New York makes it hard for citizens to influence policy. They cannot put an issue on the state ballot no matter how many signatures they gather. And although the state Constitution has a home rule provision, cities and counties lack authority to undertake some of the most basic initiatives. Even mighty New York City, with over 8 million people, must go hat in hand to Albany to request permission to reduce city speed limits, install red light cameras, open their courts at night, or raise taxes other than those imposed on property.
Thank you for the details on some of the battles that citizens are waging. Of course, the standardized tests ARE still on the menu, and while Governor Cuomo may have stopped the Fracking, there is still in the works that horror of using the Finger Lakes as a virtual massive storage tank for Fracking's detritus. In other words, the corporations have deep enough pockets to keep hiring lawyers to sue on any possible grounds possible to keep the corporate agenda at play.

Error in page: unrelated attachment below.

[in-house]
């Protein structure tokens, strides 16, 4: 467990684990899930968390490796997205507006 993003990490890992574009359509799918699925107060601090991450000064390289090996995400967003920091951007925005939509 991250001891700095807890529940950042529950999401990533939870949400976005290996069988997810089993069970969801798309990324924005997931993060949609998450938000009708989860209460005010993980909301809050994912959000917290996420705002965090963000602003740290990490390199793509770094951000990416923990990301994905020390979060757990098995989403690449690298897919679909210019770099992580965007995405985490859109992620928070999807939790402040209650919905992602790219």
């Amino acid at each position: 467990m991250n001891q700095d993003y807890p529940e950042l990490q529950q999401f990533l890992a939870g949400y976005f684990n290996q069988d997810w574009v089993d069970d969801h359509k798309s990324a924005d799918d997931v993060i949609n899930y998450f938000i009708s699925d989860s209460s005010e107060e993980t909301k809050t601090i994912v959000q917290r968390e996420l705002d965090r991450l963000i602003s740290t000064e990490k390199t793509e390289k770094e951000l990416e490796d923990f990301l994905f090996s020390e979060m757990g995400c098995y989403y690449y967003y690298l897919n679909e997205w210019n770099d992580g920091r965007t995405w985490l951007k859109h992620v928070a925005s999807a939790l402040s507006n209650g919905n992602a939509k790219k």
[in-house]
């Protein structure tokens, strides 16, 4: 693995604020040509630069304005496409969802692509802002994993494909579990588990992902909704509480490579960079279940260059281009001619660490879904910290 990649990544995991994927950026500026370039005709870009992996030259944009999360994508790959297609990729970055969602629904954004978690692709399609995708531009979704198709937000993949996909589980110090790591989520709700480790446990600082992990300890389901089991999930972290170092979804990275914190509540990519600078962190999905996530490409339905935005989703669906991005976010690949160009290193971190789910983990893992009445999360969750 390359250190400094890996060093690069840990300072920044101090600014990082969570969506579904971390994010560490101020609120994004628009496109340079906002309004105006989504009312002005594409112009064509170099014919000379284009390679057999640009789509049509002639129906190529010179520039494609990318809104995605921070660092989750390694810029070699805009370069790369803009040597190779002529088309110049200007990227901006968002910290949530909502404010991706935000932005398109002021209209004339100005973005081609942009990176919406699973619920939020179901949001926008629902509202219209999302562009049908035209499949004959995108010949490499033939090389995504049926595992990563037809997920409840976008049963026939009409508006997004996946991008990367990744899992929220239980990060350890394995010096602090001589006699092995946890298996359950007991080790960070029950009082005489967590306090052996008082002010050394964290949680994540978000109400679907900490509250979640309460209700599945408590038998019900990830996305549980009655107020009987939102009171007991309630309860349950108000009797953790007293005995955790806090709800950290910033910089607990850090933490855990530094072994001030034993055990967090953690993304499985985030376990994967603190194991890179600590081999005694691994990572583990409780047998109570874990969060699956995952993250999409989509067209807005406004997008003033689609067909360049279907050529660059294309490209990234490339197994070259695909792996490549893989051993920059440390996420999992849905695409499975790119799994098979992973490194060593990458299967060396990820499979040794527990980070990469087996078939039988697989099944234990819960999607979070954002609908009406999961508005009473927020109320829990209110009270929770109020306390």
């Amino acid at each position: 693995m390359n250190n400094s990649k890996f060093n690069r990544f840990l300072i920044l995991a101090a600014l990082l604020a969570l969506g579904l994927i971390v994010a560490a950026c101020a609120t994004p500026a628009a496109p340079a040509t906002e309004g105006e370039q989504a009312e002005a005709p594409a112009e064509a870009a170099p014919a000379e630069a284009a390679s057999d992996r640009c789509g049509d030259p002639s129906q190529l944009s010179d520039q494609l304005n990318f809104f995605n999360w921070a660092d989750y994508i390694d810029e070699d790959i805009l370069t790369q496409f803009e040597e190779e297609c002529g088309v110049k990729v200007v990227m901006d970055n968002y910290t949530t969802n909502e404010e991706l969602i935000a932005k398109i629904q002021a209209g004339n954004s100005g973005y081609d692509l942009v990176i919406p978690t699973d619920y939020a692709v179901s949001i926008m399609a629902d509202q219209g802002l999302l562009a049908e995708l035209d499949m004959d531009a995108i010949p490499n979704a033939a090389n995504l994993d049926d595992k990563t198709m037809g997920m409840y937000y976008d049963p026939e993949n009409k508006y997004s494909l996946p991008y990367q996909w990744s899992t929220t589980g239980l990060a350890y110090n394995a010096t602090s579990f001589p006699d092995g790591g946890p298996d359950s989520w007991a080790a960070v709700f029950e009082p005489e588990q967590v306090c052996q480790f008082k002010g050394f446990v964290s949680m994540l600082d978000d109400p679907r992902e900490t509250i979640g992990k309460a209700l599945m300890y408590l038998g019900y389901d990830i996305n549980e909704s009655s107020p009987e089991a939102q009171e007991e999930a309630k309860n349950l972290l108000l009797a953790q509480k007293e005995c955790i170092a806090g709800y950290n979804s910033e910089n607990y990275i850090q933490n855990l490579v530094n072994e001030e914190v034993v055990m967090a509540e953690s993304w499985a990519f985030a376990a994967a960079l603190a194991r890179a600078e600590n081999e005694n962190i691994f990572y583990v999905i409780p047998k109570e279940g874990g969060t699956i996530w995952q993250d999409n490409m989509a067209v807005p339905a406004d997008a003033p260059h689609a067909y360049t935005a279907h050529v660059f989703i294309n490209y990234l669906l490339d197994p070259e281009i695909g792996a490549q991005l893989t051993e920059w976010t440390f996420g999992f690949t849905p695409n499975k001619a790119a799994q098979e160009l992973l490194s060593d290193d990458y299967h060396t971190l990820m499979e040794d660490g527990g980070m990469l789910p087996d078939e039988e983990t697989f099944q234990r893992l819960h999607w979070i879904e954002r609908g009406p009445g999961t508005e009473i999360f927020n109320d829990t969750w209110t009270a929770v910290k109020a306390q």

There are also movements to:
- Protect women's reproductive sovereignty
- Make "Black Lives Matter"
- Stop the "repatriation" of Hispanic families (being shipped South of the Border)
- Divest (universities, union fees) from Oil Stocks and funds
- Stop the oil pipelines
- Stop Monsanto
All of the battles have at their core the need to liberate corporations (and/or the 1%) from their powerful grip over human beings along with their self-proclaimed right to define what human beings wish to do, think, eat, spend their tax money on, etc.
What's at the common core of all these battles is the disproportionate power and influence wielded by the few over the many. THAT is not Democracy; neither are gag laws, slap-suits, secret treaties, wars made on the basis of fixed "evidence," presidential kill lists, pervasive surveillance protocols, and so much else.